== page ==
A total of more than 2,400 people fled their homes to find refuge in 11 centers following the eruption of this volcano, which is the highest peak on the island of Java, on Sunday morning.
"The army, police, and emergency services continue to evacuate people from the village of Curah Kobokan, where clouds of hot ash and cold lava may arrive," said Abdul Muhari, the spokesman for the Indonesian Disaster Management Agency.
"Now there are 2,489 evacuees," he told a local television station.
A state of emergency was declared for two weeks, the population received masks to protect themselves from the ashes in the air and collective kitchens were set up to feed the evacuees.
On Monday morning, dozens of people who had urgently left their homes in Lumajang district returned to take their most precious possessions, before going back to shelters, noted an AFP journalist.
Some went to look for their cattle, others carried television sets or refrigerators while, behind them, the volcano continued to project a little ash.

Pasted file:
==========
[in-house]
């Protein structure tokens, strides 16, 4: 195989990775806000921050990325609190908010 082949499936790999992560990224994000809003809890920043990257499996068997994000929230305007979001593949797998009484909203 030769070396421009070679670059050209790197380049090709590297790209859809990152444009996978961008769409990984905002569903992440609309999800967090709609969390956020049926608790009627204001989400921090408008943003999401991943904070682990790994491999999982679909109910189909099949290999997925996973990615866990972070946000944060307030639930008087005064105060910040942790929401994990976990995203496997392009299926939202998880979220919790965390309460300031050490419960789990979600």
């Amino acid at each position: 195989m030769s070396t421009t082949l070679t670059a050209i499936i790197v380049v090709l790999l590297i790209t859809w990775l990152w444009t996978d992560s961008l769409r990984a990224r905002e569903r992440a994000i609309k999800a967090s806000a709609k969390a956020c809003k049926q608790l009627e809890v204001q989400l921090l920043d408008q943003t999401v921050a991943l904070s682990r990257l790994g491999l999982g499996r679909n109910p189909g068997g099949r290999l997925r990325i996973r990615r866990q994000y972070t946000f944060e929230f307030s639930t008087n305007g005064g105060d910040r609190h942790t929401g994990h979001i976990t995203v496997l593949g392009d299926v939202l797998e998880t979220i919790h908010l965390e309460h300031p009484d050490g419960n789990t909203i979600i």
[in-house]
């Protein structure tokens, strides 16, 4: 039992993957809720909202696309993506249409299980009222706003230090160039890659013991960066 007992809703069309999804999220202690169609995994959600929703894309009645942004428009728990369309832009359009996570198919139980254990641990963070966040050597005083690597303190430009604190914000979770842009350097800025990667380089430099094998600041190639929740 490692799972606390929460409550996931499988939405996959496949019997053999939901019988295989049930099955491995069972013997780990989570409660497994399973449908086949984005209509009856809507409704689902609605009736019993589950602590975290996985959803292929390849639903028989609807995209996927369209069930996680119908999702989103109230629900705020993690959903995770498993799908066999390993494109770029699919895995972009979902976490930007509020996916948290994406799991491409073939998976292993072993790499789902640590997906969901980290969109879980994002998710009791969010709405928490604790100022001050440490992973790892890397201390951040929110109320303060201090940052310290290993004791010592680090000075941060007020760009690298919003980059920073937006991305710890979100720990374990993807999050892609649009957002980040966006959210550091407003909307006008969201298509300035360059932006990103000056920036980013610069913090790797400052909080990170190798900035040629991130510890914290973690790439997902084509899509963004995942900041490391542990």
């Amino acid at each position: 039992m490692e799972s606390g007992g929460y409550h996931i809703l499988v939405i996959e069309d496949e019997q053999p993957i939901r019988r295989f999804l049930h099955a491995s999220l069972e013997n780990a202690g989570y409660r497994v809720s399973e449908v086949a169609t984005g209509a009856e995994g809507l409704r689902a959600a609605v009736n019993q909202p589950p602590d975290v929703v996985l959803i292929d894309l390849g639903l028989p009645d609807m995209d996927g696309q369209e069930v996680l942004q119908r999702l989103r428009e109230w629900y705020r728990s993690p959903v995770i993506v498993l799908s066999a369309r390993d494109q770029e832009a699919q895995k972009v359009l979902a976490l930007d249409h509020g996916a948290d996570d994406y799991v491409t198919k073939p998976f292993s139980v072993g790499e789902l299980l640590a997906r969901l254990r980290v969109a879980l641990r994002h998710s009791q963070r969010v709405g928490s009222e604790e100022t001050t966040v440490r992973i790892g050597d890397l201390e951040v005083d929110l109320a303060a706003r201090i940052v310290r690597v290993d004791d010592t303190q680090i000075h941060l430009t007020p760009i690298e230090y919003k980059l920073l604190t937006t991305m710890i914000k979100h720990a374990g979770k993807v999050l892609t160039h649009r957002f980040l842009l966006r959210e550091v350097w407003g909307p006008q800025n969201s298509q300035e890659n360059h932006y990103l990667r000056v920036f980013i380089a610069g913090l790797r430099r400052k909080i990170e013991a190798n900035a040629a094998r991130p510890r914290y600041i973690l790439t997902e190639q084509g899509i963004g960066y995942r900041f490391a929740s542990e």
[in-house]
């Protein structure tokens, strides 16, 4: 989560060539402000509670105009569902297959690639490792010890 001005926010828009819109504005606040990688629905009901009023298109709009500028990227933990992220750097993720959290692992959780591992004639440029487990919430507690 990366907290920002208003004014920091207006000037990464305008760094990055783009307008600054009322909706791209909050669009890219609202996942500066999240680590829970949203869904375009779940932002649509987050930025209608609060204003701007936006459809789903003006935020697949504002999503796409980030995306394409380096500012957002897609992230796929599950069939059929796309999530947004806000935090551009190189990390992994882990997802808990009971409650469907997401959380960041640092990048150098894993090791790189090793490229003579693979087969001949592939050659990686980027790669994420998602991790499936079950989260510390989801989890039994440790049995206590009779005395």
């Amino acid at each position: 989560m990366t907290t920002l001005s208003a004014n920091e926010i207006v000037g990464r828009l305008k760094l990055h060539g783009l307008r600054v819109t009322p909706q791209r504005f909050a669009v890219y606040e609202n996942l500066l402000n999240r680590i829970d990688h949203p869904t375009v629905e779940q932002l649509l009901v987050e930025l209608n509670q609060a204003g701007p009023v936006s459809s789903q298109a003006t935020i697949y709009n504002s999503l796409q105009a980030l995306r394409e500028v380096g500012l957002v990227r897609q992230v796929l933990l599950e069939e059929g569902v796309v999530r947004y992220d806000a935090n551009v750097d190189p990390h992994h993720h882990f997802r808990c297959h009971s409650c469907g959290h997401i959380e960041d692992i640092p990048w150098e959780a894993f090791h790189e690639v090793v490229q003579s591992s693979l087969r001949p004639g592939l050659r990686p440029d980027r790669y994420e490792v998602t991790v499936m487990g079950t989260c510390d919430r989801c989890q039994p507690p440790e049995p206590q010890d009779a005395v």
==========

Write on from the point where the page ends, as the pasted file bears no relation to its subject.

Semeru was showing less activity on Monday, according to Abdul Muhari, but he warned of the risk of rain-cooled lava flows.
"What worries us are certain activities like (those in) the sand pits. We want to make sure that the path of the clouds of ash and cold lava is completely clear."
Authorities on Sunday raised the alert level around Semeru from level three to level four, the highest. It had been raised to three last year during a previous eruption.
Almost exactly a year ago, on December 4, 2021, Mount Semeru had already erupted, killing at least 51 people.
Mudslides and ash engulfed villages and nearly 10,000 people had to flee their homes.
Many victims were workers who exploited sand quarries on the slopes of the volcano.
Indonesia sits on the Pacific Ring of Fire, where the meeting of continental plates causes strong volcanic and seismic activity.
This Southeast Asian archipelago has about 130 active volcanoes.